Also, countries whose economic fortunes are closely linked to China’s growth tumbled. For instance, Japan’s Nikkei average dropped almost 3% to six-week lows on Friday, while the Kopsi index in South Korea fell 1.92%. Moreover, the long-awaited interest rate rise by the US Federal Reserve was now looking much unlikely according to many financial analysts. Commodities prices are not the exception because of this financial crisis. US crude hit fresh six-and-a-half year lows at $39 a barrel as it headed for its eighth straight weekly decline, the longest weekly losing streak since 1986. Based on Angus Nicholson at IG Markets in Sydney, global markets are in panic mode as the full scale of China’s slowdown becomes clearer.
Analysts had warned the exponentially rise in China’s stock markets was driven by momentum instead of fundamentals. Stocks were looking wildly overvalued at a time when the Chinese economy was losing steam. Shares in China had raised 150% in the 12 months to mid-June as individual investors piled into the rising market, often raising fund by borrowing. Majority individual investors borrow from a broker to purchase securities and there has been an explosion in margin lending. The broker can make a demand for more cash or other collateral if the price of the securities has decreased, which known as a margin call. However, regulators have cracked down on margin trading in recent months and the resulting falling share prices have caused margin calls. If margin calls continue, investors will be forced to sell other assets to liquidate with the cash they need. There are warnings that majority shares were overvalued and the signs of an economic slowdown were appeared. As fears grew that the rise in many stocks was unsustainable, the selling started.
Intervention of China’s government
There are many rescue plans being carried out recently. For example, China’s state-backed margin finance company, the China Securities Finance Corporation (CSFC), which has a direct line of liquidity from the central bank, has arranged a curb on new share issues and enlisted brokerages and fund managers to purchase huge amounts of shares. Besides, the People’s Bank of China stated that it would continue to work with the CSFC to steady the stock market.
The CSFC also said it would buy more shares of small and medium-size listed companies, which believed suffered the biggest losses in the rout. Mark Williams, the consultancy Capital Economics stated that China’s leadership has doubled down on its efforts to prop up equity prices, because it believes that its own credibility is now coupled to continued gains on the markets. However, the government is aware that deepening losses risk denting the real economy and even fuelling social unrest because majority investors in the market are individuals.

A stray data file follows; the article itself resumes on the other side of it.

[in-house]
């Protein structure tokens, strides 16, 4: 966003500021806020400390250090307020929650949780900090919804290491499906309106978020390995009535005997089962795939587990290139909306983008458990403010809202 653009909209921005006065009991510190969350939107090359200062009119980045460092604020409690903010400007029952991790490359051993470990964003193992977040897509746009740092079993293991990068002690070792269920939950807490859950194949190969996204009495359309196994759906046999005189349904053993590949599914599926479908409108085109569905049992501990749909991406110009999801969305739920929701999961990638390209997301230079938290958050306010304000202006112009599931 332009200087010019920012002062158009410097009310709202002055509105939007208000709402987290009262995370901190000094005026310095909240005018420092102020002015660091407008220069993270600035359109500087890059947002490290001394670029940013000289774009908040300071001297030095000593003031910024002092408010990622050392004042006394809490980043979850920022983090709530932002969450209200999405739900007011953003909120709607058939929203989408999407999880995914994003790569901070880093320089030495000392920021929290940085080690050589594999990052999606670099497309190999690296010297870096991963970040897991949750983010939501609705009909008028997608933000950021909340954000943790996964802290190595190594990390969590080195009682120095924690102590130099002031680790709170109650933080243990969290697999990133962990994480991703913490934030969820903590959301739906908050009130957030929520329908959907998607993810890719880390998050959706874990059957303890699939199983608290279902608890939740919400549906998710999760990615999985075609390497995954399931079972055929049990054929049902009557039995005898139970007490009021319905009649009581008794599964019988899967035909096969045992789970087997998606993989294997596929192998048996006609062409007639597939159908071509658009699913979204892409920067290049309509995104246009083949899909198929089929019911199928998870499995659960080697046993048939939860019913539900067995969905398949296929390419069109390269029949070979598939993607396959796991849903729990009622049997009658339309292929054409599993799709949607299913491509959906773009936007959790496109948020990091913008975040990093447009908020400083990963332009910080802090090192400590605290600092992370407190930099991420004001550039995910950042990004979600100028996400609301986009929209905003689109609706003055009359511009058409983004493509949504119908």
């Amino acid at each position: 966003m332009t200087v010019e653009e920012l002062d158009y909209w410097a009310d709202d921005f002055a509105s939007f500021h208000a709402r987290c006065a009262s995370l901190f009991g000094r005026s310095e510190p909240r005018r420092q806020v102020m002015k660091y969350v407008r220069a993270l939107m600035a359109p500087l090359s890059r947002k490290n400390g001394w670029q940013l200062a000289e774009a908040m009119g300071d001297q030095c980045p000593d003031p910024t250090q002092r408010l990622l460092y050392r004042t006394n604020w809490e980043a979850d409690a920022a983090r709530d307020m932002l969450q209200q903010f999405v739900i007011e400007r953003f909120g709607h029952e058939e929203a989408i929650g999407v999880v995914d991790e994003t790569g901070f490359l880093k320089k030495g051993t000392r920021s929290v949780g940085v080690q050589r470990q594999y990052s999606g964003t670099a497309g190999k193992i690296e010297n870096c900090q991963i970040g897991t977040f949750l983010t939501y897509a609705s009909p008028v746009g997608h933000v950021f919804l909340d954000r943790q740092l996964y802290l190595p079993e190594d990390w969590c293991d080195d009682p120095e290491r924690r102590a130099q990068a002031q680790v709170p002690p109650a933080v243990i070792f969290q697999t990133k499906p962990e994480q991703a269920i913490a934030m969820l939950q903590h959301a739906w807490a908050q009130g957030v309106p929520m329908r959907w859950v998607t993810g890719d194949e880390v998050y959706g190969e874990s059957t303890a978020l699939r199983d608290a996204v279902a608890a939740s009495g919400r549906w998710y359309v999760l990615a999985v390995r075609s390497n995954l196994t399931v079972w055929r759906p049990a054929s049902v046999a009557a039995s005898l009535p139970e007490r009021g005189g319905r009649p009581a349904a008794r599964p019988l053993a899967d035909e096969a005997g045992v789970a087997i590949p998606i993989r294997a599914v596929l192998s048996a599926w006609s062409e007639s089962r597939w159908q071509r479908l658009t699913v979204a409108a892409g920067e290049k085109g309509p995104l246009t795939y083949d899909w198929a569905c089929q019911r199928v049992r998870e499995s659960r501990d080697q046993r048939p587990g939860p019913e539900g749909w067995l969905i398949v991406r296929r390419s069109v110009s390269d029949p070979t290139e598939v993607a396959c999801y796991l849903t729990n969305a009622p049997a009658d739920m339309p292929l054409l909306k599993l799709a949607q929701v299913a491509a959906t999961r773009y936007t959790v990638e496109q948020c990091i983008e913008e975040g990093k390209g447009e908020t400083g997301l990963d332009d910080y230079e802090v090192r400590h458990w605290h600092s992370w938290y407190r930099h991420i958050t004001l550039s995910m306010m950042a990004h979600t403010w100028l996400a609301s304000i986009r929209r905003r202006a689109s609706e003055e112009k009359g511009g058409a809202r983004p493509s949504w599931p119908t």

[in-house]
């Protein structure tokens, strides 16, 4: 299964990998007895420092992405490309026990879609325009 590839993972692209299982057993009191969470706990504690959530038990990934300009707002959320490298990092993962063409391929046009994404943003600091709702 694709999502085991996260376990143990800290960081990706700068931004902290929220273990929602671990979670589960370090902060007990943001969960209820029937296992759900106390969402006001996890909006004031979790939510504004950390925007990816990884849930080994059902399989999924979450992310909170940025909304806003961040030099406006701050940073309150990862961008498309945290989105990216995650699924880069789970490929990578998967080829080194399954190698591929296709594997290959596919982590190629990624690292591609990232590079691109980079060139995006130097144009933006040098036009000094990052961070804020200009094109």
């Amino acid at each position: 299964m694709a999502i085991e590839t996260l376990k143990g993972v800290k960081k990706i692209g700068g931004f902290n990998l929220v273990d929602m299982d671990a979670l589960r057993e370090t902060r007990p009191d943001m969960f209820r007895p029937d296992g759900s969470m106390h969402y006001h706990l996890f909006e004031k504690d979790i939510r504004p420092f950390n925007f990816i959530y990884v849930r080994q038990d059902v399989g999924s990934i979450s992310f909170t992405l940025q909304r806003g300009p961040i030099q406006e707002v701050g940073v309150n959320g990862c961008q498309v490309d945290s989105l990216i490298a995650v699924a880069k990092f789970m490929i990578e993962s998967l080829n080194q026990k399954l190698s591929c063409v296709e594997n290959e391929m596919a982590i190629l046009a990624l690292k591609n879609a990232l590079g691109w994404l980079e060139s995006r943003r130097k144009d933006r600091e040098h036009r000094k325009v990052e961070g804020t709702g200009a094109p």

Interest rate rise
Central bankers in the US and the UK have been suggested for months that they are preparing to start increasing interest rates and reversing the emergency cuts made in the global credit crunch with growth strengthening. Mark Carney, the Bank of England governor stated that “the turn of the year” might be the moment to consider tightening monetary policy such as increasing rates. However, the cheaper yuan reduce the price of imports. As a result, this will undermine inflation, which is already at zero in the UK and might delay interest rate rise. A renewed bout of market turbulence as global investors assess the implications of China’s decision could have the same effect based on The Guardian.
Anyone who questioned the importance of China’s economic health to the world has learned an important lesson in globalisation this month. The weakening in China’s economy has caused shocks on stock, commodity and foreign exchange markets in America even there are lower unemployment rates, rising home prices and low inflation in the USA. This is due to China’s slower economy and therefore reduces oil demand, which believed is a main reason for layoffs in Houston.
Furthermore, the latest evidence of Chinese influence happened when a small drop on Shanghai’s tiny stock market triggered a huge fall in New York, the world’s most important exchanges. People believe that the direction of stock prices has become a metaphor for the Chinese government’s fight to prop up the economy against weakness in the country’s export, real estate and debt markets due to limited amount of reliable information.